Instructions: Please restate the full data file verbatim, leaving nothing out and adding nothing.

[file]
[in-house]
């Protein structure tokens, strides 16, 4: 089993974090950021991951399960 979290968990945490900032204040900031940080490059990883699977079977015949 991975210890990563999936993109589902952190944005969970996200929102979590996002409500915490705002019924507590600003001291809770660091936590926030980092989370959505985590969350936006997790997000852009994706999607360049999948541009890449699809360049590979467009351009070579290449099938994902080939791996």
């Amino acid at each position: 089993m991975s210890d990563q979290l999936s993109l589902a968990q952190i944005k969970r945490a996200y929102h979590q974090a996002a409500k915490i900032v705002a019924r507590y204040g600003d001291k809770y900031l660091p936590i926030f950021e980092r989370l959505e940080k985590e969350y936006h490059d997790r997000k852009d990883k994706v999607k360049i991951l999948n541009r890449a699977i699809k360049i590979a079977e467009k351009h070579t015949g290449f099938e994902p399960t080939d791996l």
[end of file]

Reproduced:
[in-house]
């Protein structure tokens, strides 16, 4: 089993974090950021991951399960 979290968990945490900032204040900031940080490059990883699977079977015949 991975210890990563999936993109589902952190944005969970996200929102979590996002409500915490705002019924507590600003001291809770660091936590926030980092989370959505985590969350936006997790997000852009994706999607360049999948541009890449699809360049590979467009351009070579290449099938994902080939791996």
């Amino acid at each position: 089993m991975s210890d990563q979290l999936s993109l589902a968990q952190i944005k969970r945490a996200y929102h979590q974090a996002a409500k915490i900032v705002a019924r507590y204040g600003d001291k809770y900031l660091p936590i926030f950021e980092r989370l959505e940080k985590e969350y936006h490059d997790r997000k852009d990883k994706v999607k360049i991951l999948n541009r890449a699977i699809k360049i590979a079977e467009k351009h070579t015949g290449f099938e994902p399960t080939d791996l």